Once they’re cooked, season with sea salt – if you season them before or during cooking they won’t soften up.

Some supermarkets sell black beans in cans, which is a good easy substitute.

This is a very simple fresh salsa, absolutely crucial in the making of a good burrito. It’s important to get the balance between sweet (sugar) and sour (lime) right. This will depend slightly on the ripeness of the tomatoes, so a little adjustment is sometimes required.

ripe tomatoes 4, finely diced
Spanish onion ½, finely diced
red onion ½, finely diced
coriander a handful, chopped
olive oil a good drizzle
lime juice from 1
bird’s-eye chilli 1 (optional)
caster sugar 2 pinches
sea salt 1 pinch

Mix all the ingredients in a bowl. Give it a taste and add a little more lime/sugar if required.

This is a serious sauce. We make it every morning and have to taste it to check the spice level, as it changes depending on the individual chilli. Not only does it deliver the heat that some people seem to need, it also has the flavour of fresh chillies that you don’t get in manufactured hot sauce bottles. It’s this fresh chilli flavour that you’re after – the other ingredients are there just to help bring it out.

fresh habanero or Scotch bonnet chillies 6
olive oil a couple of tbsps
lime juice of ½
caster sugar a pinch

Put all the ingredients in a blender/food processor and blend until completely smooth.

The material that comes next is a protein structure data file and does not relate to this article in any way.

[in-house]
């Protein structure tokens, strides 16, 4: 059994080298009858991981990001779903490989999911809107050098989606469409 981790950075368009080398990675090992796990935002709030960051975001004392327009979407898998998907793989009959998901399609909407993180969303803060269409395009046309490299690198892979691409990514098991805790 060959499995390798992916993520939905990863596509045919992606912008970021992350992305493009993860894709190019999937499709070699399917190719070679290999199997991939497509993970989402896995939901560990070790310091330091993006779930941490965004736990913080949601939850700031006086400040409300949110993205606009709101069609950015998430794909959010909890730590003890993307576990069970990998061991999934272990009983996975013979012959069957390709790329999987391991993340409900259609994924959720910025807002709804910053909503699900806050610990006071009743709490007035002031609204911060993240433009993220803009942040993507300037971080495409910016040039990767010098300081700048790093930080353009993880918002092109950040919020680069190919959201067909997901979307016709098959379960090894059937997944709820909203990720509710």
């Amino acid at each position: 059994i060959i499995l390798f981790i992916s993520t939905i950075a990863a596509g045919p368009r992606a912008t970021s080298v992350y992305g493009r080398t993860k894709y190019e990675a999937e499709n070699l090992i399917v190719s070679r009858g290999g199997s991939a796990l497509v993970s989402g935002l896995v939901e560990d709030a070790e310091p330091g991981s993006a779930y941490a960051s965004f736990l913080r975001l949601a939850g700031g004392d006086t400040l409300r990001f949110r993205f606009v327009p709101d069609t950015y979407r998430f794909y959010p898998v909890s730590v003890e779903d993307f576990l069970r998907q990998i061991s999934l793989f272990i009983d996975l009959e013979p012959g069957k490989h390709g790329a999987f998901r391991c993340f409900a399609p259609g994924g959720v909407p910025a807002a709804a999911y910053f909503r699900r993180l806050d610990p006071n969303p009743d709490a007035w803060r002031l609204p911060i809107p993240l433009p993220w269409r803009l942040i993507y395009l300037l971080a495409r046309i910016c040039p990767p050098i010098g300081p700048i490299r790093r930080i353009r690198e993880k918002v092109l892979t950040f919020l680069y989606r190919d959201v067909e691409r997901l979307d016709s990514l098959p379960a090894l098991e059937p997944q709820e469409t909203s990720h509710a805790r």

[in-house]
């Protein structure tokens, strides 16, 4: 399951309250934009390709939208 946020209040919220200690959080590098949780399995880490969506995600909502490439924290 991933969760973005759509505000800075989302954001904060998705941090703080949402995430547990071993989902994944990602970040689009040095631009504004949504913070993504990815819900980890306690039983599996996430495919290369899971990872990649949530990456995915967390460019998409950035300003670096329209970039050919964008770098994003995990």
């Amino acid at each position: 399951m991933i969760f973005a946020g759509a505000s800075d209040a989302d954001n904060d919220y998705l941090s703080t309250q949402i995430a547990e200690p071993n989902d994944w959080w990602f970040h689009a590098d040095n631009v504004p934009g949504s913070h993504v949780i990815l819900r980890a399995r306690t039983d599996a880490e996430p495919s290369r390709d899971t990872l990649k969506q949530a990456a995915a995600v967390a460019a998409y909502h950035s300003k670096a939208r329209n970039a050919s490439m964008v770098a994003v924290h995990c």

This is a slightly modified version of a recipe I learnt in Mexico at a cookery school in Oaxaca. Over there we used white onions (as they tend to be a lot sweeter than the UK ones), and the crushing and mixing was done with a pestle and mortar. Absolutely crucial is that the avocados are ripe and have that rich, creamy texture. If they’re not, then it’s probably not worth making.

Hass avocados 4 ripe
olive oil a good drizzle
lime juice of 1
garlic ½ clove, crushed
fresh jalapeño chilli ¼, finely chopped
fresh coriander 6 sprigs, roughly chopped
red onion ½, finely chopped
tomato ½, finely chopped
salt and pepper

Scoop the avocado flesh into a bowl and roughly mash. Mix in the remaining ingredients and season to taste.


Now assemble the burrito.

Soak the black beans overnight.

Make the carnitas.

Drain the black beans and boil.

Make the tomato salsa, habanero hot sauce and guacamole.

Make the rice.

Assemble all the ingredients in a line. For us it goes: cheese, rice, black beans, carnitas, chopped coriander, habanero hot sauce, tomato salsa, guacamole, lettuce and sour cream.

Toast the tortilla in a large frying pan until slightly brown but not crispy (it still needs to be pliable for the wrapping). Add the grated cheese as it’s toasting to get it melting.